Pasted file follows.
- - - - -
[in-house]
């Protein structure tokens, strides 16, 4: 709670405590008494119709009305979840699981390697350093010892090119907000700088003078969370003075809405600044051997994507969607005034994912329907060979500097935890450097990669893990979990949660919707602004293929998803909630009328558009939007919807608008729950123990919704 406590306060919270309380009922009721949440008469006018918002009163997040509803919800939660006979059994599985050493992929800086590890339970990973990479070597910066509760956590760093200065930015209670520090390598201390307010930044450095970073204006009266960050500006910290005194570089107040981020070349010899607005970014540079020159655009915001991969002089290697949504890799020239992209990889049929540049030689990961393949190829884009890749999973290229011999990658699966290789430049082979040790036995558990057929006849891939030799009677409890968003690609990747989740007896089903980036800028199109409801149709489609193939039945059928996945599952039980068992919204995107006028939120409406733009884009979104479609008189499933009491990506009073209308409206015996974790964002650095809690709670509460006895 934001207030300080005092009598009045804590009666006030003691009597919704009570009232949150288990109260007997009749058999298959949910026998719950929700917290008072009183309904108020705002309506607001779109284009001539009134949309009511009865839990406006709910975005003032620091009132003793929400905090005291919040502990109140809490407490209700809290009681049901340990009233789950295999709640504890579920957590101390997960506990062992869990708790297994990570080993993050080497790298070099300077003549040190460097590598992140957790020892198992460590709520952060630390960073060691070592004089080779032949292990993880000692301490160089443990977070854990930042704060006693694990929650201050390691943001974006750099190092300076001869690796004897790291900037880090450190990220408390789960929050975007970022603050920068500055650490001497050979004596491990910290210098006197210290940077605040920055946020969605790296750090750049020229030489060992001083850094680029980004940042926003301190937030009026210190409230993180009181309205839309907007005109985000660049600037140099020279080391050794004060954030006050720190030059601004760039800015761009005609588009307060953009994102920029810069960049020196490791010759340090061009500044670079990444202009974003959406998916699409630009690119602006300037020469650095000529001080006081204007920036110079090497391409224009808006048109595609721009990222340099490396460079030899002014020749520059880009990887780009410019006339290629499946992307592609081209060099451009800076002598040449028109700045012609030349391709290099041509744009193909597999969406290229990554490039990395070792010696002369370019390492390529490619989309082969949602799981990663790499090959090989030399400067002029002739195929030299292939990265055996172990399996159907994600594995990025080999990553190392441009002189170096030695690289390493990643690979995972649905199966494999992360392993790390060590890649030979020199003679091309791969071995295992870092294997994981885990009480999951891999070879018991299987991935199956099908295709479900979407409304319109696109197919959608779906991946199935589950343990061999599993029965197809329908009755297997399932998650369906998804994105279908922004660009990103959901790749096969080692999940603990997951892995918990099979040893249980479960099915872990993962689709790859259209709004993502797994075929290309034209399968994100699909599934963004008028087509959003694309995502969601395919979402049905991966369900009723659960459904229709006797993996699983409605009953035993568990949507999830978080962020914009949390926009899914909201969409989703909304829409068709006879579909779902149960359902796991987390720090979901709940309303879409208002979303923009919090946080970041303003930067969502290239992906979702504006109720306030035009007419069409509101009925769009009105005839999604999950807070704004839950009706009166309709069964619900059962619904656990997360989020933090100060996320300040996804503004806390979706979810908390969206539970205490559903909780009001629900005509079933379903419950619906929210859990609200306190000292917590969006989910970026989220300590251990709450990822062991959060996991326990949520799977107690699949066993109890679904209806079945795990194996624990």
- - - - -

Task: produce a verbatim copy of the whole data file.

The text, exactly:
[in-house]
């Protein structure tokens, strides 16, 4: 709670405590008494119709009305979840699981390697350093010892090119907000700088003078969370003075809405600044051997994507969607005034994912329907060979500097935890450097990669893990979990949660919707602004293929998803909630009328558009939007919807608008729950123990919704 406590306060919270309380009922009721949440008469006018918002009163997040509803919800939660006979059994599985050493992929800086590890339970990973990479070597910066509760956590760093200065930015209670520090390598201390307010930044450095970073204006009266960050500006910290005194570089107040981020070349010899607005970014540079020159655009915001991969002089290697949504890799020239992209990889049929540049030689990961393949190829884009890749999973290229011999990658699966290789430049082979040790036995558990057929006849891939030799009677409890968003690609990747989740007896089903980036800028199109409801149709489609193939039945059928996945599952039980068992919204995107006028939120409406733009884009979104479609008189499933009491990506009073209308409206015996974790964002650095809690709670509460006895 934001207030300080005092009598009045804590009666006030003691009597919704009570009232949150288990109260007997009749058999298959949910026998719950929700917290008072009183309904108020705002309506607001779109284009001539009134949309009511009865839990406006709910975005003032620091009132003793929400905090005291919040502990109140809490407490209700809290009681049901340990009233789950295999709640504890579920957590101390997960506990062992869990708790297994990570080993993050080497790298070099300077003549040190460097590598992140957790020892198992460590709520952060630390960073060691070592004089080779032949292990993880000692301490160089443990977070854990930042704060006693694990929650201050390691943001974006750099190092300076001869690796004897790291900037880090450190990220408390789960929050975007970022603050920068500055650490001497050979004596491990910290210098006197210290940077605040920055946020969605790296750090750049020229030489060992001083850094680029980004940042926003301190937030009026210190409230993180009181309205839309907007005109985000660049600037140099020279080391050794004060954030006050720190030059601004760039800015761009005609588009307060953009994102920029810069960049020196490791010759340090061009500044670079990444202009974003959406998916699409630009690119602006300037020469650095000529001080006081204007920036110079090497391409224009808006048109595609721009990222340099490396460079030899002014020749520059880009990887780009410019006339290629499946992307592609081209060099451009800076002598040449028109700045012609030349391709290099041509744009193909597999969406290229990554490039990395070792010696002369370019390492390529490619989309082969949602799981990663790499090959090989030399400067002029002739195929030299292939990265055996172990399996159907994600594995990025080999990553190392441009002189170096030695690289390493990643690979995972649905199966494999992360392993790390060590890649030979020199003679091309791969071995295992870092294997994981885990009480999951891999070879018991299987991935199956099908295709479900979407409304319109696109197919959608779906991946199935589950343990061999599993029965197809329908009755297997399932998650369906998804994105279908922004660009990103959901790749096969080692999940603990997951892995918990099979040893249980479960099915872990993962689709790859259209709004993502797994075929290309034209399968994100699909599934963004008028087509959003694309995502969601395919979402049905991966369900009723659960459904229709006797993996699983409605009953035993568990949507999830978080962020914009949390926009899914909201969409989703909304829409068709006879579909779902149960359902796991987390720090979901709940309303879409208002979303923009919090946080970041303003930067969502290239992906979702504006109720306030035009007419069409509101009925769009009105005839999604999950807070704004839950009706009166309709069964619900059962619904656990997360989020933090100060996320300040996804503004806390979706979810908390969206539970205490559903909780009001629900005509079933379903419950619906929210859990609200306190000292917590969006989910970026989220300590251990709450990822062991959060996991326990949520799977107690699949066993109890679904209806079945795990194996624990």